Effect of a Multi-Component Exercise Program on Functional Mobility, Exercise Capacity and Quality of Life in Older Adults YC01-YC04
Dr. Ajith Soman,
Professor, Department of Physiotherapy, College of Applied Medical school Sciences,
Department of Health Rehabilitation Sciences, Shaqra University, Shaqra, KSA, Saudi Arabia.
Introduction: Older people have limitations in their functional and regenerative abilities, and are more prone to diseases and infirmities, when compared to younger adults. Ageing is seen to decrease physical fitness, which includes the components of endurance, strength, flexibility and agility. This decrease can lead to difficulties in functioning normally and carrying out activities of daily living. Exercise training has been seen to have positive effects on fitness levels, cardio-respiratory functions, fall risk and cognitive function in elderly individuals.
Aim: To study the effect of a multi-component exercise program on functional mobility, functional exercise capacity and quality of life in elderly individuals.
Materials and Methods: A total of 30 older adults above the age of 65 years, who were able to ambulate independently and able to understand instructions, and who did not suffer from severe musculoskeletal, neurological or cardiopulmonary disease were given an exercise program of 10 weeks duration which comprised of aerobic, resistance, functional and balance training components. The subjects were assessed using the 8-foot up and go test (8 UG) for functional mobility, Six Minute Walk Test (6 MWT) for functional exercise capacity and short form 36 scale (SF-36) for quality of life at baseline and every two weeks up to the end of the intervention.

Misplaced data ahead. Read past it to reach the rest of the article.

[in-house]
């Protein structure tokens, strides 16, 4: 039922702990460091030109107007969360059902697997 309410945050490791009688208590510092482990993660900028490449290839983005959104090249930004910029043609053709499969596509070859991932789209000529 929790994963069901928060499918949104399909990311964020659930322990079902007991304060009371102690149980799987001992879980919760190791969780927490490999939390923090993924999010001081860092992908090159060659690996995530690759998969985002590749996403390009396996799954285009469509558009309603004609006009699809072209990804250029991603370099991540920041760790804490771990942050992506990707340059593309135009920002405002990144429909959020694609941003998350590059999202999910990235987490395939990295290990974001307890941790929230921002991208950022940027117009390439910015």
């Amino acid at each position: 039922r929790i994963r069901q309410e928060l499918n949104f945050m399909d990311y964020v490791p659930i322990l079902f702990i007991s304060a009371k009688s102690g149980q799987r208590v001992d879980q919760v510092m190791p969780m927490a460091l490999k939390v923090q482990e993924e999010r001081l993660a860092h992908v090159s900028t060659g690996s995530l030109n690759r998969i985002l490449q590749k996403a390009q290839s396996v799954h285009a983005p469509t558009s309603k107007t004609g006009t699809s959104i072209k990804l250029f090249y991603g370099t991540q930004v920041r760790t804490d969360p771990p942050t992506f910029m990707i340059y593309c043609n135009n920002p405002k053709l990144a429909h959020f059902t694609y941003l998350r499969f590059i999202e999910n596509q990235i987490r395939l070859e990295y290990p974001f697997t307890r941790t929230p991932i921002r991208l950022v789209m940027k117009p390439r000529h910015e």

Results: Paired t-test results for the three outcome measures namely 8 UG, 6MWT and SF-36 showed a significant difference in all three measures when post-intervention scores were compared with pre-intervention scores (p<0.01). Multivariate analysis was done to test the significance of the values obtained at intervals of two weeks during the intervention, which showed that, all the three outcome measures showed a significant difference between the weeks (p<0.01).
Conclusion: A 10-week multi-component exercise program comprising of aerobic, resistance, functional and balance exercises significantly improved the mobility, functional exercise capacity and health- related quality of life in elderly individuals.